"Clear for all to see," but what? (II of II)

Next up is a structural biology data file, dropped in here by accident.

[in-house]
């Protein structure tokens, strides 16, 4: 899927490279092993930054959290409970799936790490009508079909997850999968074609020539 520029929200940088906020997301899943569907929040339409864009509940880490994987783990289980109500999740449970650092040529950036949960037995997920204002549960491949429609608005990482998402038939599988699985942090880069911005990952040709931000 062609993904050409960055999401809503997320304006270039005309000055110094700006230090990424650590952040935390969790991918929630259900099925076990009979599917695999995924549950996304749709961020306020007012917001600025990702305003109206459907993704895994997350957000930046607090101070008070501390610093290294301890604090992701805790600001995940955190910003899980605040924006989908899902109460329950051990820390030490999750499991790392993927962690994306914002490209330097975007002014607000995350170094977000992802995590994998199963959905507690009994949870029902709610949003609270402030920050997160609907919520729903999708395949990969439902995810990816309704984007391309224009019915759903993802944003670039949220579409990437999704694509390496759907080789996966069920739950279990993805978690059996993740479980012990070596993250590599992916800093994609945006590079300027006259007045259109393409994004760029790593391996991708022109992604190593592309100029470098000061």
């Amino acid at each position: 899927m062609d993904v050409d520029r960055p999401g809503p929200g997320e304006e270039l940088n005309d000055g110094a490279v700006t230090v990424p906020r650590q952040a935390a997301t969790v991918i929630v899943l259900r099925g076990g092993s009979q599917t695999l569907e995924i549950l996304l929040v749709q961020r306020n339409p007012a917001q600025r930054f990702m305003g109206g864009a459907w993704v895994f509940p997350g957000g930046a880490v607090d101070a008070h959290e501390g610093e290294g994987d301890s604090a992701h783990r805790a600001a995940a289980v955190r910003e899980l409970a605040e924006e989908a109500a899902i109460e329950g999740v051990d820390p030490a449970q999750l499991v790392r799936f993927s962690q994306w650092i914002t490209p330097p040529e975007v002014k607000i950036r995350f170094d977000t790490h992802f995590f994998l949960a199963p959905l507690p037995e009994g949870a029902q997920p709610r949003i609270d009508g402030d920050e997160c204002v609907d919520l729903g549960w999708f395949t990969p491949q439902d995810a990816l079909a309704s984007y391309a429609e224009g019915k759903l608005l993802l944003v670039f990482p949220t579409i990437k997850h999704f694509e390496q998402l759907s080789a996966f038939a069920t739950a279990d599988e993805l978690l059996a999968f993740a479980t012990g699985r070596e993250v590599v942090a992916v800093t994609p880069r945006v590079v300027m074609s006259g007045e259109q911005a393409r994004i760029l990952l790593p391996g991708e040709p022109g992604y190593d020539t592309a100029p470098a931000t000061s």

Bailey’s article is most significant, I think, because it represents the official re-initiation of Talley back into the fold of The Acceptables. I continue to distrust the sustainability of the ex-gay belief in degayability, and I still think identity and sexuality ought not to be determinative factors in a sg performer’s success (and many of you have written to disagree with me on this point, most eloquently among you, JG). But since I don’t really have anything to add to what I’ve already said on that score, I’ll confine myself to the implications of Bailey’s article, or, as regular correspondent SR memorably called it, “one of those ooey-gooey paeans to the sinner boy who’s come home.” I’m not sure I would have put it exactly like that, but I do think the biggest disappointment of Kirk Talley’s entire ordeal (aptly captured in Bailey’s article) is that sg fans and performers by and large have not really confronted the chronic case of Sinner’s Panic that sets in when something like the Kirk Flap flairs up (and when the problem turns out to be gayness, Sinner’s Panic usually merges with homosexual panic). The authenticity of Kirk’s degayification and his return to the stage as a “healed” man are ultimately unknowable secrets of Kirk’s innermost self, between him and God. What this nearly year-long saga has clearly revealed, though, is the pervasive, irrational and hysterical fervor with which a substantial portion of sg fans and performers want and NEED to believe that black-and-white accounts of reality, morality, and human nature are true despite the constant challenge to these monochromatic beliefs from the world of experience and everyday life. The real lesson of Bailey’s article seems to be that so long as you promise not to do it again and sing our favorite songs, well … problem solved; welcome back. Honestly, I’m torn, because I’m really glad Talley’s back (and I welcomed his initial candor), but I’m angry that others in the business who have subjected themselves (or been subjected) to high-profile scandals and have insisted on their right to set the terms of their own reconciliation with their private lives have been banished forever. Here’s a test: would Bailey and all the raving respondents on the message boards be writing these love-fest reviews of Kirk Talley’s return if, instead of laboring over the prodigal-son narrative of the past months and satiating his audience’s desire to get a hint of the prurient details of his “struggle,” he had just walked on stage and said simply “I have settled the old accounts of my past and am returning to full-time work in sg”? Honestly, the answer is almost always already NO. The truth, in fact, seems to be that at some deep and abiding level, sg audiences want, need, and expect these ritual rites of self-abasement and public humiliation for certain kinds of transgressions, as if it’s fans’ due. There’s no bright line between holding oneself accountable before a community of one’s peers and degrading oneself gratuitously in order to work again. But Kirk Talley just may have crossed that line. Put the ring and shoes away; this is no time for celebration. And that much, at least, is “clear for all to see.”

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